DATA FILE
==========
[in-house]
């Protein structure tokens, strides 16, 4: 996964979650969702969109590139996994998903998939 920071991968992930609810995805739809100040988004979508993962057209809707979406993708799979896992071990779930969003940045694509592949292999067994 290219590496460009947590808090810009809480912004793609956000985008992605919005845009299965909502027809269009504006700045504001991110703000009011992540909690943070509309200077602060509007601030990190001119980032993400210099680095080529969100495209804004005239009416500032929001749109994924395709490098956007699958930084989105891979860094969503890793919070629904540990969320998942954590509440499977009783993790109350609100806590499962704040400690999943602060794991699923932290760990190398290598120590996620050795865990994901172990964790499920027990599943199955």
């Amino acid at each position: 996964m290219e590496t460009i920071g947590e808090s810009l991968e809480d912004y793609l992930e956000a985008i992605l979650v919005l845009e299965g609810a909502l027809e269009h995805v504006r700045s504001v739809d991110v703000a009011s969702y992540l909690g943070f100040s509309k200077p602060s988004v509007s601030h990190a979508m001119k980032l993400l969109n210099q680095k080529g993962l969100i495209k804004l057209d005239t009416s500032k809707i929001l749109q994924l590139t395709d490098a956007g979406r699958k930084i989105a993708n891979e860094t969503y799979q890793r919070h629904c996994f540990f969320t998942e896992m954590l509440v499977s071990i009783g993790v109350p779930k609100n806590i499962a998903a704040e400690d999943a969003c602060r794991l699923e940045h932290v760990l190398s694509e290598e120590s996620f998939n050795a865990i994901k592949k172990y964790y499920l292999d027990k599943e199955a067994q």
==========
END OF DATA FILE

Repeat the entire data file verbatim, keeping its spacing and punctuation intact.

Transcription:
[in-house]
């Protein structure tokens, strides 16, 4: 996964979650969702969109590139996994998903998939 920071991968992930609810995805739809100040988004979508993962057209809707979406993708799979896992071990779930969003940045694509592949292999067994 290219590496460009947590808090810009809480912004793609956000985008992605919005845009299965909502027809269009504006700045504001991110703000009011992540909690943070509309200077602060509007601030990190001119980032993400210099680095080529969100495209804004005239009416500032929001749109994924395709490098956007699958930084989105891979860094969503890793919070629904540990969320998942954590509440499977009783993790109350609100806590499962704040400690999943602060794991699923932290760990190398290598120590996620050795865990994901172990964790499920027990599943199955």
């Amino acid at each position: 996964m290219e590496t460009i920071g947590e808090s810009l991968e809480d912004y793609l992930e956000a985008i992605l979650v919005l845009e299965g609810a909502l027809e269009h995805v504006r700045s504001v739809d991110v703000a009011s969702y992540l909690g943070f100040s509309k200077p602060s988004v509007s601030h990190a979508m001119k980032l993400l969109n210099q680095k080529g993962l969100i495209k804004l057209d005239t009416s500032k809707i929001l749109q994924l590139t395709d490098a956007g979406r699958k930084i989105a993708n891979e860094t969503y799979q890793r919070h629904c996994f540990f969320t998942e896992m954590l509440v499977s071990i009783g993790v109350p779930k609100n806590i499962a998903a704040e400690d999943a969003c602060r794991l699923e940045h932290v760990l190398s694509e290598e120590s996620f998939n050795a865990i994901k592949k172990y964790y499920l292999d027990k599943e199955a067994q």